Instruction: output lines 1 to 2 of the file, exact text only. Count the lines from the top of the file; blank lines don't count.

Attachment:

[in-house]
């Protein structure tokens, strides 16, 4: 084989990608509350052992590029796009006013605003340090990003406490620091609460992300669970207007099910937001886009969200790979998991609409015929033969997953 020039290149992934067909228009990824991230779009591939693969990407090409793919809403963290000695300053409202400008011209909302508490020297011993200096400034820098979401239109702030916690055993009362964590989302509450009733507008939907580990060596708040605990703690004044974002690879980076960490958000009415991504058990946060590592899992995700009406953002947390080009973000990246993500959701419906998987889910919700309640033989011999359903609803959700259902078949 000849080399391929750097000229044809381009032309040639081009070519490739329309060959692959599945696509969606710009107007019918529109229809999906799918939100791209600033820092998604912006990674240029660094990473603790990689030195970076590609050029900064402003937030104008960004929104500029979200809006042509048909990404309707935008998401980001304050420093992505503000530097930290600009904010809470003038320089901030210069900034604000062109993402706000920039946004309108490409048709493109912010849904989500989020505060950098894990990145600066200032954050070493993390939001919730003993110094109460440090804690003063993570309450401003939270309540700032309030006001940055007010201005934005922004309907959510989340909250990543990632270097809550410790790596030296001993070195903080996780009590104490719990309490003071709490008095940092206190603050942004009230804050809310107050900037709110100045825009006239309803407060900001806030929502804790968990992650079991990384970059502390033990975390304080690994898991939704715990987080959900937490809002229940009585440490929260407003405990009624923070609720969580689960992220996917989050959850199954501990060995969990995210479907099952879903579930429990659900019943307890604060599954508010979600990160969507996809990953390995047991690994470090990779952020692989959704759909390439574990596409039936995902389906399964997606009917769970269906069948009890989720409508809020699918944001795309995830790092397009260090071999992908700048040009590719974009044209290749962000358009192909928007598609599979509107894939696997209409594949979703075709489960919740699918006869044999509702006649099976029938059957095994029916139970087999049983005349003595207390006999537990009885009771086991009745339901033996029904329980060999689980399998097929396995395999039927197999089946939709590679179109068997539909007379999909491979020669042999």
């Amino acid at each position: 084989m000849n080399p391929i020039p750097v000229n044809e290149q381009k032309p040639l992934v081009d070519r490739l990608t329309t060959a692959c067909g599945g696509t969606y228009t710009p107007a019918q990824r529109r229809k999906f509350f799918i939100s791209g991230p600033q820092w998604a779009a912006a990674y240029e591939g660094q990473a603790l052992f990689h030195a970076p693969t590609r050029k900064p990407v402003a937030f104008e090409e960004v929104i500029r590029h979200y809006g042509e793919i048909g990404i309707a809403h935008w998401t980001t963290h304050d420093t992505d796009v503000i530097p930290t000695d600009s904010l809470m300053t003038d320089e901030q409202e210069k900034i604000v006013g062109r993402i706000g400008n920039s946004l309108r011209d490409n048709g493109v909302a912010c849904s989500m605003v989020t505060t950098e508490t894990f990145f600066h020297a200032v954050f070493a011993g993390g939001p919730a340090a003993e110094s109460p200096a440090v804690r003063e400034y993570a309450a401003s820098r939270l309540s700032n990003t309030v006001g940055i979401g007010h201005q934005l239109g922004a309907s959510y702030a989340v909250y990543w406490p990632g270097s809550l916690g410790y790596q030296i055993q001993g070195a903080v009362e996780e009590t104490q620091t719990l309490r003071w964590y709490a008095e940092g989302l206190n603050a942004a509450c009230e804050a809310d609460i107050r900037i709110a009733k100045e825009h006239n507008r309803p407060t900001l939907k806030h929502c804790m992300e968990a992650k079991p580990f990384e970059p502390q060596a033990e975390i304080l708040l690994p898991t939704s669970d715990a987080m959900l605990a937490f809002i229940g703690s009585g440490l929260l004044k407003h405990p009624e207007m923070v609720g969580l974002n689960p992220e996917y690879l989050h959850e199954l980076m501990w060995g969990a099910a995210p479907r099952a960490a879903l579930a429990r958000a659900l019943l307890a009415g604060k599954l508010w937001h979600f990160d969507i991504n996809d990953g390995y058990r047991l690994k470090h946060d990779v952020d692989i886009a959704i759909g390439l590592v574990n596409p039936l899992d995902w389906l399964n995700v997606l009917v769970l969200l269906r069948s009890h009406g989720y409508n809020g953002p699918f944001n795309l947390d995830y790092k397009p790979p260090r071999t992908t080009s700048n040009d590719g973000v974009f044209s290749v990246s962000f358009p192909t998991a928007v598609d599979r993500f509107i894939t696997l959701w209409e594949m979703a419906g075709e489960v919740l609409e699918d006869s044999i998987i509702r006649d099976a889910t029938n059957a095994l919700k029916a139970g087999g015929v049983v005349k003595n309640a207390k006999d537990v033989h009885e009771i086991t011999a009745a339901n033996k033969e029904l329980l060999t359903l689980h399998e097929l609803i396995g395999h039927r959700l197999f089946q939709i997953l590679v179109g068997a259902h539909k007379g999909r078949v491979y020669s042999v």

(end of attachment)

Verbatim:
[in-house]
């Protein structure tokens, strides 16, 4: 084989990608509350052992590029796009006013605003340090990003406490620091609460992300669970207007099910937001886009969200790979998991609409015929033969997953 020039290149992934067909228009990824991230779009591939693969990407090409793919809403963290000695300053409202400008011209909302508490020297011993200096400034820098979401239109702030916690055993009362964590989302509450009733507008939907580990060596708040605990703690004044974002690879980076960490958000009415991504058990946060590592899992995700009406953002947390080009973000990246993500959701419906998987889910919700309640033989011999359903609803959700259902078949 000849080399391929750097000229044809381009032309040639081009070519490739329309060959692959599945696509969606710009107007019918529109229809999906799918939100791209600033820092998604912006990674240029660094990473603790990689030195970076590609050029900064402003937030104008960004929104500029979200809006042509048909990404309707935008998401980001304050420093992505503000530097930290600009904010809470003038320089901030210069900034604000062109993402706000920039946004309108490409048709493109912010849904989500989020505060950098894990990145600066200032954050070493993390939001919730003993110094109460440090804690003063993570309450401003939270309540700032309030006001940055007010201005934005922004309907959510989340909250990543990632270097809550410790790596030296001993070195903080996780009590104490719990309490003071709490008095940092206190603050942004009230804050809310107050900037709110100045825009006239309803407060900001806030929502804790968990992650079991990384970059502390033990975390304080690994898991939704715990987080959900937490809002229940009585440490929260407003405990009624923070609720969580689960992220996917989050959850199954501990060995969990995210479907099952879903579930429990659900019943307890604060599954508010979600990160969507996809990953390995047991690994470090990779952020692989959704759909390439574990596409039936995902389906399964997606009917769970269906069948009890989720409508809020699918944001795309995830790092397009260090071999992908700048040009590719974009044209290749962000358009192909928007598609599979509107894939696997209409594949979703075709489960919740699918006869044999509702006649099976029938059957095994029916139970087999049983005349003595207390006999537990009885009771086991009745339901033996029904329980060999689980399998097929396995395999039927197999089946939709590679179109068997539909007379999909491979020669042999």